Debate about channelling more money into the international financial system and providing funds for poorer countries effectively dominated the World Bank/IMF annual meetings, which were held on 29 September-6 October in Madrid.
But the Madrid meetings also provided an opportunity for multilateral, bilateral and commercial financiers to discuss regional issues, including the provision of funds for the Palestinians and other parties to the Middle East peace process.
In the rich/poor debate, Arab states lined up with a group of developing countries arguing for substantial extra resources to be raised for the benefit of all IMF members. The G7 governments, led by the US and UK, countered with a proposal to target a smaller amount on the poorest countries only. Richer developing countries argued they would lose out if the G7 approach was adopted.
‘We would like to see the transfer of more money from those with surplus funds to those with a deficit to ensure trade and global development,’ Bank of Libya governor Abdulhafid Mahmoud Zlitni said on 3 October. Budgetary constraints mean that countries like Libya can no longer afford to be providers of development funds, Zlitni said, adding that more support is needed from industrialised countries.
Away from this sharply polarised debate, substantial progress was made in developing the financing programme for Palestinian self-rule areas and lining up fresh finance for other regional states, including Syria and Lebanon.
The World Bank’s vice-president for the Middle East and North Africa region, Caio Koch-Weser, said in a 1 October interview that donors will disburse $200 million-250 million to the Palestinian National Authority (PNA) in 1994, but now that recipient institutions are in place, lending should increase substantially thereafter (see Gaza/West Bank).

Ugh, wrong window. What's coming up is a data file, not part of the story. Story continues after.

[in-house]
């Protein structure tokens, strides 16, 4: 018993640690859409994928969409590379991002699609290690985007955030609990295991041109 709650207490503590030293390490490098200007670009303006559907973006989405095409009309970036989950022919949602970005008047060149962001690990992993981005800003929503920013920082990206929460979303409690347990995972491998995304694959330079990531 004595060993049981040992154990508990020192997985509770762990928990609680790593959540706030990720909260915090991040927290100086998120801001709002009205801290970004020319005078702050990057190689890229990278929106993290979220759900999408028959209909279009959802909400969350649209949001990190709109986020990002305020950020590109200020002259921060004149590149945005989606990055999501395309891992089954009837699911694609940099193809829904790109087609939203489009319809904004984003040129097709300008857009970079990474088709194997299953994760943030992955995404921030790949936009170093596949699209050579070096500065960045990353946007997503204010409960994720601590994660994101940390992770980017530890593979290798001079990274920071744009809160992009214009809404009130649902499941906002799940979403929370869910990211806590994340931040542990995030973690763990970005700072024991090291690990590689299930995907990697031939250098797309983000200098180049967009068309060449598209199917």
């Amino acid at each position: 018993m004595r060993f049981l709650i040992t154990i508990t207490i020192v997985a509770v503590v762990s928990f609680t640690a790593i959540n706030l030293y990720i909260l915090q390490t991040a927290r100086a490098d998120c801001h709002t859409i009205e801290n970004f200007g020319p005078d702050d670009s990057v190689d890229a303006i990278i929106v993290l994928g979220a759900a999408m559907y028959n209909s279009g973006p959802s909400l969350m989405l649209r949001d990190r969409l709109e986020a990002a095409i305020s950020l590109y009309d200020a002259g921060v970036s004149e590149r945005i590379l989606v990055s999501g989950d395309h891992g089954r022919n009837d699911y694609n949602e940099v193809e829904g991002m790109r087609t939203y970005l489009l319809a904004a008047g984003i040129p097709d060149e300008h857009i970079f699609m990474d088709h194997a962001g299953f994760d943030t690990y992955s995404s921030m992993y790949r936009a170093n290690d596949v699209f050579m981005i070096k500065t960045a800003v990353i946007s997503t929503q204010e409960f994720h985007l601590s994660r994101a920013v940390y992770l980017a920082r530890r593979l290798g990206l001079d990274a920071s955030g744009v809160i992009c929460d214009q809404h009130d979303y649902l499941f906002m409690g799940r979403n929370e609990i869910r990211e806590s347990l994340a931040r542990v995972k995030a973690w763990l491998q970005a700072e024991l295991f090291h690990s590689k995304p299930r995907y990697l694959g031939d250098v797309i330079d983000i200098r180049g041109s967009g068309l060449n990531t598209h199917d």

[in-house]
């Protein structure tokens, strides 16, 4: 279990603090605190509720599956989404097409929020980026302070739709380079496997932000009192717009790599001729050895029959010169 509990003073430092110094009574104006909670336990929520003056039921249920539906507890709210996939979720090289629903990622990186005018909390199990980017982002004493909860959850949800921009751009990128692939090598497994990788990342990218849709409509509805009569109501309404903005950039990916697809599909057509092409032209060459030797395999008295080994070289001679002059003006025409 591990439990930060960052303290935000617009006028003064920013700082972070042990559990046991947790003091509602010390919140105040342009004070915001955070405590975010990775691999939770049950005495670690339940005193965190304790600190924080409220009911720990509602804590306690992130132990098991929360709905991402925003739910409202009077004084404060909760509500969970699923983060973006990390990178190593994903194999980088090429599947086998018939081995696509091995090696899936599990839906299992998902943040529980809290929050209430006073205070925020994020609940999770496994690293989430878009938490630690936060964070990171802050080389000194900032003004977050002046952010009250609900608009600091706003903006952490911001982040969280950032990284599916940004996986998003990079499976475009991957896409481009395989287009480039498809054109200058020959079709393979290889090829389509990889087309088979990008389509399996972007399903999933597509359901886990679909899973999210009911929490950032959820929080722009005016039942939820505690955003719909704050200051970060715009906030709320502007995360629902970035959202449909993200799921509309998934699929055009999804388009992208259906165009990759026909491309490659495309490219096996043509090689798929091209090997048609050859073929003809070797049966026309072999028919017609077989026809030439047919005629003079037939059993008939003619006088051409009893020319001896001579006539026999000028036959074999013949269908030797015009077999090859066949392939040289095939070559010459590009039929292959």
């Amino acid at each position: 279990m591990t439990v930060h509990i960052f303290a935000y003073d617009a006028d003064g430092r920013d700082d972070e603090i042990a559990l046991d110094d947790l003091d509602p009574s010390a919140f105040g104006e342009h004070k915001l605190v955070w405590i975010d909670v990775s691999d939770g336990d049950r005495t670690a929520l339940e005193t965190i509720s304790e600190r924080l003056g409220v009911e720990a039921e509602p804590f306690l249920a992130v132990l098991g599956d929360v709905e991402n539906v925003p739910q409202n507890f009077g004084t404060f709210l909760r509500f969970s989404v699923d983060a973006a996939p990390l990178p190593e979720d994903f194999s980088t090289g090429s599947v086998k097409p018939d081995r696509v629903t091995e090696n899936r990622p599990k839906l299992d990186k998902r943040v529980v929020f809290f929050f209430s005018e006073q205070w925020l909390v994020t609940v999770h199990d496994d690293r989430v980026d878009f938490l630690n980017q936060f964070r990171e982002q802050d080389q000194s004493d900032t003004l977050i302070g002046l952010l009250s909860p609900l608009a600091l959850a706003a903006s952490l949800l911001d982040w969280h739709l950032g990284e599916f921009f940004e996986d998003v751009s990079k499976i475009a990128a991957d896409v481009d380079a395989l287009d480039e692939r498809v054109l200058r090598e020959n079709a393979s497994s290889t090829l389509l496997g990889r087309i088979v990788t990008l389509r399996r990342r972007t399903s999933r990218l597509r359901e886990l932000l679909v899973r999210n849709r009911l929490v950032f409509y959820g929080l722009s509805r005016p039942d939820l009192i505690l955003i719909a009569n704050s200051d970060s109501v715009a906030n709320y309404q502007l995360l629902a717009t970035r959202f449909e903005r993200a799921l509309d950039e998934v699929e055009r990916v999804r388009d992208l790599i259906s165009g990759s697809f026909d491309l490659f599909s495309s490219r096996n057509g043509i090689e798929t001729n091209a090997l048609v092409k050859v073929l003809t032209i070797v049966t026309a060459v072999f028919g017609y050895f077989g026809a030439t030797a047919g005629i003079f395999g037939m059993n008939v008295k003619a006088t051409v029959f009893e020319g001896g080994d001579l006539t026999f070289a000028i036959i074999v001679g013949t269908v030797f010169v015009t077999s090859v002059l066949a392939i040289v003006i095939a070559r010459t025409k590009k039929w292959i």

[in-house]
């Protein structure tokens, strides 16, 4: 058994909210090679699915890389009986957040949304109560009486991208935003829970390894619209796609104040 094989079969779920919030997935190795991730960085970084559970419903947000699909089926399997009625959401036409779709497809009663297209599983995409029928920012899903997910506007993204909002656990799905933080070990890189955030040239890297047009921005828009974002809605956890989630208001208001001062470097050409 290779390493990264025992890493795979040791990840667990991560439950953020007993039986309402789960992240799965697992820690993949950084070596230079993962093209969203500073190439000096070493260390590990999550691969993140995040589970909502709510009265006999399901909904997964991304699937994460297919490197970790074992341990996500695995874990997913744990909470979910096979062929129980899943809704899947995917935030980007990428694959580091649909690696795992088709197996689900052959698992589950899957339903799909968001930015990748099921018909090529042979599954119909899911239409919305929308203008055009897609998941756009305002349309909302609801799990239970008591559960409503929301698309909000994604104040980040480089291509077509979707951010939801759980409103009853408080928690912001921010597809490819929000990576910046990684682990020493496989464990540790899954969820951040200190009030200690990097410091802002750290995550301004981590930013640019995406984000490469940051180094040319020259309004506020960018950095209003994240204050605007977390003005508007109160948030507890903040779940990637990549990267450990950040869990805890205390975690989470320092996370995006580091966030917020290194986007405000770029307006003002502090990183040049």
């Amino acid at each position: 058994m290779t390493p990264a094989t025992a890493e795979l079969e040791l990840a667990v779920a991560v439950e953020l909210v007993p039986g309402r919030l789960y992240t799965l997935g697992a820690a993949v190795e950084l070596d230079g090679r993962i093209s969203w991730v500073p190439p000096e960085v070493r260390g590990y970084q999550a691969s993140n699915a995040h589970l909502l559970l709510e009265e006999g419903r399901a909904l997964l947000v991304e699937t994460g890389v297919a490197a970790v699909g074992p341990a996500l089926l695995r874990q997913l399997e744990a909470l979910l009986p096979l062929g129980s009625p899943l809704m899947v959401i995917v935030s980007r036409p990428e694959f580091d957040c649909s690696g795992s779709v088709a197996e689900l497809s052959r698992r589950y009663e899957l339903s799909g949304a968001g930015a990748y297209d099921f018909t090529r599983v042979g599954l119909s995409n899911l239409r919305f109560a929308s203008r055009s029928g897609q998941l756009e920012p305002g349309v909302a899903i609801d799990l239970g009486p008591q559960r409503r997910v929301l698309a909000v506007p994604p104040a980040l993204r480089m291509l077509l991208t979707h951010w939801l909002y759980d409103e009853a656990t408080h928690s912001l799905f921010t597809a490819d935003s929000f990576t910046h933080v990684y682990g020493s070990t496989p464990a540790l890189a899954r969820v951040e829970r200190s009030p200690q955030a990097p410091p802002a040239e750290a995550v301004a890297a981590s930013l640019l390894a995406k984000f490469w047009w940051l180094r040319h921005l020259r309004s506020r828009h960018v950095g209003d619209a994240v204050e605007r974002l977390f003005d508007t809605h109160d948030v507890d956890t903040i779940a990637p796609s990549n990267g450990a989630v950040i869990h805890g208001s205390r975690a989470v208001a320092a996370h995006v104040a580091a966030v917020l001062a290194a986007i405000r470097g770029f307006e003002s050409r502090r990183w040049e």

Talks with PLO Chairman Yasser Arafat and other officials have centred on co-ordinating with new institutions. Koch-Weser criticised donors who prefer to offer tied aid rather than joining wider initiatives. ‘The provision of bilateral export credits often runs the risk of distorting development programmes, especially in this case where there is so little absorptive capacity,’ he said.
The conflict between national interests and multilateral programmes was also apparent in Lebanon. The holding of a November consultative group meeting for Lebanon was discussed at the Madrid meetings. However, this may be difficult to arrange since funds available from bilateral donors are limited by budgetary constraints and the fact that some countries are reserving financing for tied aid to secure contracts for their nationals.
Peace in the region could be reflected in improved relations with Syria. ‘I would hope that sooner rather than later we would have a lending programme in Syria and we will expand our policy dialogue,’ Koch-Weser said. Damascus’ arrears to the bank of around $400 million are now being paid.